Joe Lapchick in his first Celtic uniform
|Born||April 12, 1900|
Yonkers, New York
|Died||August 10, 1970 (aged 70)|
Monticello, New York
|Coaching career (HC unless noted)|
|1947-1956||New York Knicks|
|Head coaching record|
|Accomplishments and honors|
As head coach:
|Basketball Hall of Fame|
Inducted in 1966
Joseph Bohomiel Lapchick (April 12, 1900 - August 10, 1970) was an American professional basketball player, mostly known for playing with the Original Celtics in the 1920s and 1930s. He is commonly regarded as the best center of his era, overshadowed (if anything) in his later years only by Tarzan Cooper. After ending his playing career in 1937, Lapchick became head coach at St. John's University, a position he held until 1947, when he took over the New York Knicks in the NBA. Lapchick coached the Knicks until 1957, leading them to three consecutive NBA Finals appearances (1951-53). He returned to St. John's, coaching them until 1965.
From star player to successful coach to popular author to respected dignitary, Joe Lapchick played a variety of roles in his more than 50 years in the game of basketball. He was an eminently influential figure who helped nurture the sport from its crude beginnings into its modern form.
Born in Yonkers, New York to Czech immigrants, Lapchick as a boy helped his struggling family make ends meet by scrounging for coal near railroad tracks. At age 12 the youngster started playing basketball around his neighborhood, wearing a uniform his mother had made for him. Like many youngsters of the era, he stopped going to school after the eighth grade. While working as a caddie and in a factory, the 15-year-old found he could make $5 to $10 per night playing for local basketball teams. At age 19 he was suiting up for four different touring teams, such as the Holyoke Reds, Brooklyn Visitations, and Troy Trojans, and pocketing up to $100 per game. Basketball became his life.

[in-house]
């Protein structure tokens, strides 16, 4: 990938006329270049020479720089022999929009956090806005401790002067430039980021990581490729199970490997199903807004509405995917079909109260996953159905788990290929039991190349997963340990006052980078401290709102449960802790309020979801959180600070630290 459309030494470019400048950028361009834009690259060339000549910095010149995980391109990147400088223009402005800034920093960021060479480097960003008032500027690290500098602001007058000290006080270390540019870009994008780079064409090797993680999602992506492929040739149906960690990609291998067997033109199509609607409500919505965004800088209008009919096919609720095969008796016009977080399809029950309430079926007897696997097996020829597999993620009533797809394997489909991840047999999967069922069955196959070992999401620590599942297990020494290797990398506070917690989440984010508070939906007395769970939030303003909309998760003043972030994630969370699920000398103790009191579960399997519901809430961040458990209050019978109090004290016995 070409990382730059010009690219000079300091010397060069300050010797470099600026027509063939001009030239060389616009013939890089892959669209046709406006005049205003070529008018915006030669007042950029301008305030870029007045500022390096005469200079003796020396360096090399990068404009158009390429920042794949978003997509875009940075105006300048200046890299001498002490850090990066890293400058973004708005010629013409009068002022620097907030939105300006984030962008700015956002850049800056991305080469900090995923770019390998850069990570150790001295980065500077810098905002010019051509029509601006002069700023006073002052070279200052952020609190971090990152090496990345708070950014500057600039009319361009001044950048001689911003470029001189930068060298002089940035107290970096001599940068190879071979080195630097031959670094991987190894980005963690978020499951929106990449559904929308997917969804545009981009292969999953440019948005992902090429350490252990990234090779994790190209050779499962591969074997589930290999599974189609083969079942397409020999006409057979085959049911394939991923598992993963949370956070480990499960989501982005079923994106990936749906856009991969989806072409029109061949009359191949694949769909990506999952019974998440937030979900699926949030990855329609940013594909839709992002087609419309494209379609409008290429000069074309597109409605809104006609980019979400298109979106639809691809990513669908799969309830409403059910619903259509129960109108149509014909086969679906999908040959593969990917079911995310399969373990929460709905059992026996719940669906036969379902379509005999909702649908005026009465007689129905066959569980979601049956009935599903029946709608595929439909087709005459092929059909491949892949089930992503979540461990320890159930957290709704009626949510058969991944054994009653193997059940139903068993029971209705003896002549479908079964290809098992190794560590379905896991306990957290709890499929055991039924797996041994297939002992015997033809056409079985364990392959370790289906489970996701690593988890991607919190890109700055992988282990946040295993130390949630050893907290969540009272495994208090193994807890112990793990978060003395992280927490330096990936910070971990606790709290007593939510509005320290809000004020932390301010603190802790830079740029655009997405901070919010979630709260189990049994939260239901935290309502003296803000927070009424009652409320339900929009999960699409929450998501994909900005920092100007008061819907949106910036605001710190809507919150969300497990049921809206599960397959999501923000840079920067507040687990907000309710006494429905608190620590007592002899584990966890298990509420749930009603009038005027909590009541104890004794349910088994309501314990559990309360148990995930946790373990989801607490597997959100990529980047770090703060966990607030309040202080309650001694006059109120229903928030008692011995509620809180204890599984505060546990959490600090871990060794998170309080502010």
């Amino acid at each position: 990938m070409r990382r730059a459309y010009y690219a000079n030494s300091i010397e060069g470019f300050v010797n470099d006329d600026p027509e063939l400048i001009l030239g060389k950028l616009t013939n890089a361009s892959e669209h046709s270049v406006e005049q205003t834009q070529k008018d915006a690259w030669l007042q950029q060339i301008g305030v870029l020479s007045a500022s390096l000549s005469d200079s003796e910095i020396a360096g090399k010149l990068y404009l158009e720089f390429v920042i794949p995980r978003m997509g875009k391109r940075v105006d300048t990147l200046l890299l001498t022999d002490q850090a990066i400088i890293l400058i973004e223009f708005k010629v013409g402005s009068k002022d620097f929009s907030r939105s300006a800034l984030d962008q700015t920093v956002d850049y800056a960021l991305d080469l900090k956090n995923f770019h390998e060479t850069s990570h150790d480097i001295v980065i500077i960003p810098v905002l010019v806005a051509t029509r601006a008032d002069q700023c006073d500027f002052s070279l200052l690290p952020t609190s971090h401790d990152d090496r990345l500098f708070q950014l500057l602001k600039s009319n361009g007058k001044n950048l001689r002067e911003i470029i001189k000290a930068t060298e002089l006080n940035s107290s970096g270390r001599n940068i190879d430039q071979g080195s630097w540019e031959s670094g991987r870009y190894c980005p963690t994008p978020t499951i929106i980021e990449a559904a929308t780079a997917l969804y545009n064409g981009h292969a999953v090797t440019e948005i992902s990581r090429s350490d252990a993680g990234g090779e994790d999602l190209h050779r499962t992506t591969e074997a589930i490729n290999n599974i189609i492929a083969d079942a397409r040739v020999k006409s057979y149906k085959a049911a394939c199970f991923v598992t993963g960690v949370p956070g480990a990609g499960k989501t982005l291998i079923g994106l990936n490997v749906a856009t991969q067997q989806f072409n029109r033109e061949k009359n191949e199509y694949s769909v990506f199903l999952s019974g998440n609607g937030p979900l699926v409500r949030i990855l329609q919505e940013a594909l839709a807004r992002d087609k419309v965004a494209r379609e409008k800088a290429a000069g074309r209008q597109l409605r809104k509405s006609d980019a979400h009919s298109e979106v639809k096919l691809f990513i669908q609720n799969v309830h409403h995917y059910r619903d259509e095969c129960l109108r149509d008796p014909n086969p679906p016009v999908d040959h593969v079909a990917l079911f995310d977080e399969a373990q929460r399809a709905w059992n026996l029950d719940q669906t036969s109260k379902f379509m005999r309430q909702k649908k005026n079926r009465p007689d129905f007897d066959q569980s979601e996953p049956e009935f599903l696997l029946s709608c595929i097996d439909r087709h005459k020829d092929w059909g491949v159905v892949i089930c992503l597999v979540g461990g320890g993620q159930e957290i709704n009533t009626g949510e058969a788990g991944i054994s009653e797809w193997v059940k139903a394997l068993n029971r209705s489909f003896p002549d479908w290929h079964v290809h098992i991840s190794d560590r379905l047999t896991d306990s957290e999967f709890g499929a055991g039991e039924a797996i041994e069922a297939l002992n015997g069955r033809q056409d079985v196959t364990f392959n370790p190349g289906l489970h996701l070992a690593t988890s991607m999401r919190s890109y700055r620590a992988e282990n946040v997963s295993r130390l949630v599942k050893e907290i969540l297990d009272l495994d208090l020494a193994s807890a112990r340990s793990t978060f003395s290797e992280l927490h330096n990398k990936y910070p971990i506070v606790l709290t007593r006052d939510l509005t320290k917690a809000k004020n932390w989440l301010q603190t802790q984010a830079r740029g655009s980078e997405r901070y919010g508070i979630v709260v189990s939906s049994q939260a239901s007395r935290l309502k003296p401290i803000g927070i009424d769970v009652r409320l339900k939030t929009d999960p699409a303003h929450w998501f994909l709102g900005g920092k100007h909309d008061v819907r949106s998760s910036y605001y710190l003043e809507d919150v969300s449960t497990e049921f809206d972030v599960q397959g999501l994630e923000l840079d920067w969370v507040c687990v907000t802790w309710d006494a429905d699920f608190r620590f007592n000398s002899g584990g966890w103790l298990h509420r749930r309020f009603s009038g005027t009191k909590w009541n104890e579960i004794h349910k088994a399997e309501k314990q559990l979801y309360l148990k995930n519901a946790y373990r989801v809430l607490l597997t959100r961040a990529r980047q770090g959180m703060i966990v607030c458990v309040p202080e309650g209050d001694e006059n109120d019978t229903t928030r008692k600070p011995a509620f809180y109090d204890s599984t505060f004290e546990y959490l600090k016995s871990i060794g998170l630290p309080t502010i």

Lapchick was rangy at 6-foot-5, making him a valuable commodity at a time when a jump ball was held after every basket. "I played one manager against the other," he said years later. "I bargained with the managers for every game. When there was a clash of dates, I took the best offer."
In 1923 he joined the fabled Original Celtics (a team that was the second incarnation of the New York Celtics, which had disbanded during World War I). At first the team eschewed league play, choosing instead to barnstorm throughout the Northeast and wow crowds with its razzle-dazzle style of play. Conditions were spartan. When a large cut on Lapchick's wrist became infected with uniform dye, a teammate rubbed off the scab with a towel and doused the wound with whiskey. Luckily for Lapchick, the treatment worked.